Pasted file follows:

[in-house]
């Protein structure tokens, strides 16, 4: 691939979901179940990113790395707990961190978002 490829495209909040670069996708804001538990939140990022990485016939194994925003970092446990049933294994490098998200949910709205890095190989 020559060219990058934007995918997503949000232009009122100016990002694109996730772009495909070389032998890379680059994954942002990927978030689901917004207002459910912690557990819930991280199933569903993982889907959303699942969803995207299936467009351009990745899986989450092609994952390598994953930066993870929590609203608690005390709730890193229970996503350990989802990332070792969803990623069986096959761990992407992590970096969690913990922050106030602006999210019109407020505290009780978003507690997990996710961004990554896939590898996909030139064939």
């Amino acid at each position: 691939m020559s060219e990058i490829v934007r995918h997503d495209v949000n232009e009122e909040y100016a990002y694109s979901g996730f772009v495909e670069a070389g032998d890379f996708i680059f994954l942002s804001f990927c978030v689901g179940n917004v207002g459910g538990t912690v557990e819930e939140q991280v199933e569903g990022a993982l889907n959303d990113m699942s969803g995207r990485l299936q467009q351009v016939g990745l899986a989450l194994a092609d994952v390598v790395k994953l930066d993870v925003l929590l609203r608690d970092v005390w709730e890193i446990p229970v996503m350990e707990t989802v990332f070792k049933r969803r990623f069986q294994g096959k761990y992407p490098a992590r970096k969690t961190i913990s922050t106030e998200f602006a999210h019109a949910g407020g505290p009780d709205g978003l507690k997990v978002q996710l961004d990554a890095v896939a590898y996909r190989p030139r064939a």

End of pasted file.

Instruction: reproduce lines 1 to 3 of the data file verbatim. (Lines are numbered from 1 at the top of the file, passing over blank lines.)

[in-house]
């Protein structure tokens, strides 16, 4: 691939979901179940990113790395707990961190978002 490829495209909040670069996708804001538990939140990022990485016939194994925003970092446990049933294994490098998200949910709205890095190989 020559060219990058934007995918997503949000232009009122100016990002694109996730772009495909070389032998890379680059994954942002990927978030689901917004207002459910912690557990819930991280199933569903993982889907959303699942969803995207299936467009351009990745899986989450092609994952390598994953930066993870929590609203608690005390709730890193229970996503350990989802990332070792969803990623069986096959761990992407992590970096969690913990922050106030602006999210019109407020505290009780978003507690997990996710961004990554896939590898996909030139064939």
């Amino acid at each position: 691939m020559s060219e990058i490829v934007r995918h997503d495209v949000n232009e009122e909040y100016a990002y694109s979901g996730f772009v495909e670069a070389g032998d890379f996708i680059f994954l942002s804001f990927c978030v689901g179940n917004v207002g459910g538990t912690v557990e819930e939140q991280v199933e569903g990022a993982l889907n959303d990113m699942s969803g995207r990485l299936q467009q351009v016939g990745l899986a989450l194994a092609d994952v390598v790395k994953l930066d993870v925003l929590l609203r608690d970092v005390w709730e890193i446990p229970v996503m350990e707990t989802v990332f070792k049933r969803r990623f069986q294994g096959k761990y992407p490098a992590r970096k969690t961190i913990s922050t106030e998200f602006a999210h019109a949910g407020g505290p009780d709205g978003l507690k997990v978002q996710l961004d990554a890095v896939a590898y996909r190989p030139r064939a």